Pay to play? Newsom interfering in probe of Activision-Blizzard, whistleblower claims.

Claims of Newsom-led interference in the probe by now-ousted California watchdog attorneys coincide with $100,000 contributions to his recall defense committee in 2021.

A largely under-the-radar probe of the corporate culture of Santa Monica-based video game producer Activision Blizzard by the State of California’s top employment watchdog has prompted one of the lead attorneys on the case to speak out against alleged interference by Gov. Gavin Newsom.

Wednesday, Bloomberg News reported that two senior lawyers with the California Department of Fair Employment and Housing were ousted, one by resignation and another fired, over interference by Newsom:


Melanie Proctor, the assistant chief counsel for California’s Department of Fair Employment and Housing, said in an email to staff Tuesday night that she was resigning to protest the fact that her boss at the agency, Chief Counsel Janette Wipper, had been abruptly fired by the governor. Both lawyers had already stepped down from the Activision lawsuit earlier this month without explanation.

The case is currently pending in Los Angeles Superior Court. The lawsuit, which detailed Activision’s “frat boy” culture, led to employee walkouts, calls for the chief executive officer to resign, condemnation from its business partners and a stock plunge that culminated in Microsoft Corp.’s agreement earlier this year to purchase the company for $69 billion.

Proctor said in the email to staff that in recent weeks, California Governor Gavin Newsom and his office “began to interfere” with the Activision suit. “The Office of the Governor repeatedly demanded advance notice of litigation strategy and of next steps in the litigation,” Proctor wrote in the email, which was seen by Bloomberg. “As we continued to win in state court, this interference increased, mimicking the interests of Activision’s counsel.”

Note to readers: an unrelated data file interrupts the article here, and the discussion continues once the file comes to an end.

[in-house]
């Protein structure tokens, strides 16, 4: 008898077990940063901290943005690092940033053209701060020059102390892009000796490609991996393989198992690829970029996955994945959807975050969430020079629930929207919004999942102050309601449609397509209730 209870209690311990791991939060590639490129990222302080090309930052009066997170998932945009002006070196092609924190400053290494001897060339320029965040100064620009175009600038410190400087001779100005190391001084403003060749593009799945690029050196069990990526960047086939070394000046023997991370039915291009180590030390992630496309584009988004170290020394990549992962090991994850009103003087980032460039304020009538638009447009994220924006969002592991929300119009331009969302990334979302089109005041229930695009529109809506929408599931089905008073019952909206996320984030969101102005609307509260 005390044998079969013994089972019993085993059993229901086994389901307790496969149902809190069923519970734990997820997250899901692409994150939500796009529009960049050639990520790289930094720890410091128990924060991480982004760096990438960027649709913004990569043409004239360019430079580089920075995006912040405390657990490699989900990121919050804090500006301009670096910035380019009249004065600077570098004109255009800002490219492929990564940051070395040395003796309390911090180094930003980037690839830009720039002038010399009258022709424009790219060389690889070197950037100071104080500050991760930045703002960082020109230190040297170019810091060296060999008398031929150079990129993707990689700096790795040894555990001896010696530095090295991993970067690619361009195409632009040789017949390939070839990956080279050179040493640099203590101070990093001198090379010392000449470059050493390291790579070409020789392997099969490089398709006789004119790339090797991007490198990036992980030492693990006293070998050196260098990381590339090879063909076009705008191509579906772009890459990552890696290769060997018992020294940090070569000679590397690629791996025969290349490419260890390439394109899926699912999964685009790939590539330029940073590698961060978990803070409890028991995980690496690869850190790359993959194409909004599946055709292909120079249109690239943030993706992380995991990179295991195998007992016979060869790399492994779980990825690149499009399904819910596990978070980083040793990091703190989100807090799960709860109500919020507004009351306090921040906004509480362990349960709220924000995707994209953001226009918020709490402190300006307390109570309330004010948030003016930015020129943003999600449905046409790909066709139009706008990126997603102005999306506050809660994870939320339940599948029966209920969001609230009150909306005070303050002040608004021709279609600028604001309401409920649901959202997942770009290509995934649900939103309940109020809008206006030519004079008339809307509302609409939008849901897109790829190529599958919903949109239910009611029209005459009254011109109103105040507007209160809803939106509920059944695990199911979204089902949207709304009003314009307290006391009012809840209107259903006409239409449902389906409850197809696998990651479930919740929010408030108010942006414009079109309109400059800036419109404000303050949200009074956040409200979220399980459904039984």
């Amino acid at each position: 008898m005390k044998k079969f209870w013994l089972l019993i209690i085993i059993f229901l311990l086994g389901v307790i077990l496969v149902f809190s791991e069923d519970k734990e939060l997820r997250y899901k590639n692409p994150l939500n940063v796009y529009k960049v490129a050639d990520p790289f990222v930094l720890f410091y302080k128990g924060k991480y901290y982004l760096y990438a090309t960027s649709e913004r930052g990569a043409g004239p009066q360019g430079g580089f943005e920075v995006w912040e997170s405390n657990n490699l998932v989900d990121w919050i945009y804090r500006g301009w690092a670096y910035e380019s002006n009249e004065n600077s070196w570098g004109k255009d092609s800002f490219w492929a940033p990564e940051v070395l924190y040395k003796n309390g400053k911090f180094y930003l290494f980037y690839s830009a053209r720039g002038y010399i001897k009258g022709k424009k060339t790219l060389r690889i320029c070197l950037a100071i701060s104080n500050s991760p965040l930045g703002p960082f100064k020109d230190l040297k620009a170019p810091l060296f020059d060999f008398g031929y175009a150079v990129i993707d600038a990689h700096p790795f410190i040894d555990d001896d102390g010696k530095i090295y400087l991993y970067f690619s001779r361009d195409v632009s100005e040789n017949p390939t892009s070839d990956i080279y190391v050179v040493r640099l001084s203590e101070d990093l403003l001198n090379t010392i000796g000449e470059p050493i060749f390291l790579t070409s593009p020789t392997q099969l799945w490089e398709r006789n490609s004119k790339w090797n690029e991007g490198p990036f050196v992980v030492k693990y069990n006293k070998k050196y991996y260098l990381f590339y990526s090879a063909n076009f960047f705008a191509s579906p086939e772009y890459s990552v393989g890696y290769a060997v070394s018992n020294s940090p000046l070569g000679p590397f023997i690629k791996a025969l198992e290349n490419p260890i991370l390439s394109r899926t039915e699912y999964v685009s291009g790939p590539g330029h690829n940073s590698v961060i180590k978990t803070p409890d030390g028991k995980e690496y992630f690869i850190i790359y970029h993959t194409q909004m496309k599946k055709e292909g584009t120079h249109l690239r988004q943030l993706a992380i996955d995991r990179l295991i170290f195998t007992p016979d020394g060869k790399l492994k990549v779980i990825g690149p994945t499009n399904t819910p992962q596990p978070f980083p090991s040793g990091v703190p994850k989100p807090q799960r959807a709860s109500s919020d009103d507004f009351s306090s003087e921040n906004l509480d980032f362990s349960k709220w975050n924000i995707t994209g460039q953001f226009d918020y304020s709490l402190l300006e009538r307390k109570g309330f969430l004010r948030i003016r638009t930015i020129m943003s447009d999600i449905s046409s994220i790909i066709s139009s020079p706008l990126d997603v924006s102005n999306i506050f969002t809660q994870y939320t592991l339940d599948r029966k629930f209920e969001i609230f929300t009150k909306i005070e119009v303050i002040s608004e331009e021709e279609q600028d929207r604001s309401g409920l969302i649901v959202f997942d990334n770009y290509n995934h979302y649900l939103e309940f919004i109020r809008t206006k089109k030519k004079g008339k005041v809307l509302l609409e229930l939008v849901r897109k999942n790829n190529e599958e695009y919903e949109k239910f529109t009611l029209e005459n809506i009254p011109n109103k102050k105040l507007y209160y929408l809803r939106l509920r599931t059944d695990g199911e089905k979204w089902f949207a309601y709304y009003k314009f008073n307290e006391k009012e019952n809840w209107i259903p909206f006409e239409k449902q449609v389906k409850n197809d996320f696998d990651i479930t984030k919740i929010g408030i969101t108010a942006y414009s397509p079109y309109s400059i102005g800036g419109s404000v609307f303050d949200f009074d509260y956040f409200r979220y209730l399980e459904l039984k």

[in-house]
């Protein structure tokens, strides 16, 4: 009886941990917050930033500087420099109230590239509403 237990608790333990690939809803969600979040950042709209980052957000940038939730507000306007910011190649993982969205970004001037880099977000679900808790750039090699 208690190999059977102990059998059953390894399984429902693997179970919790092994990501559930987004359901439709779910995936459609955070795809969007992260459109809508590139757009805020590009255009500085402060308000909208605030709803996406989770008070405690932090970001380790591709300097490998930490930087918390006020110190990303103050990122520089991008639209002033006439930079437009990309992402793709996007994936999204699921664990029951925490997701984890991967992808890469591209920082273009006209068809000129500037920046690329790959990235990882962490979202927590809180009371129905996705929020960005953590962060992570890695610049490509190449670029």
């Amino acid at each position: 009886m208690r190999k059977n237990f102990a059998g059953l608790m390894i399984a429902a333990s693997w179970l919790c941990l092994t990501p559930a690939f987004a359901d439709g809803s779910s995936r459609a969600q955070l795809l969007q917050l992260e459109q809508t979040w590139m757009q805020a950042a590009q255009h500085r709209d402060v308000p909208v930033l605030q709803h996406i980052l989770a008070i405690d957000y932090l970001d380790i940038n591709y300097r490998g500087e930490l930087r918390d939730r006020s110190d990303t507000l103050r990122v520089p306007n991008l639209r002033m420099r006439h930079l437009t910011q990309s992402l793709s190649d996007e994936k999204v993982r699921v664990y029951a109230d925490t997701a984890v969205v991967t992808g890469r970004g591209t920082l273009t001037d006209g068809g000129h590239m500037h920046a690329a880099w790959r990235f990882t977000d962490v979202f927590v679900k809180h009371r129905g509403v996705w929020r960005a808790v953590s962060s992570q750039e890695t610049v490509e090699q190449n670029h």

In her resignation email, Proctor slammed the governor’s office, writing that “justice should be administered equally, not favoring those with political influence.” She encouraged staff to continue working on the agency’s ongoing litigation “to the best of your abilities.”

The allegations of investigative meddling by Newsom were compounded by a Politico story detailing six-figure contributions made by Activision board members to Newsom’s recall defense committee last year:

Casey Wasserman, CEO of the Wasserman Media Group, is a director at Activision Blizzard, according to the company’s website, and sits on the board of directors and the board’s nominating and corporate governance committee. Just weeks after the California Department of Fair Employment and Housing filed the July suit against the company, alleging a “frat boy” culture of rampant sexual harassment and discrimination against women, Wasserman donated $100,000 to the Stop the Republican Recall of Governor Newsom campaign, according to campaign finance records.

Newsom’s office has strenuously denied interference in the investigation, with a spokeswoman saying such claims were “categorically false.”

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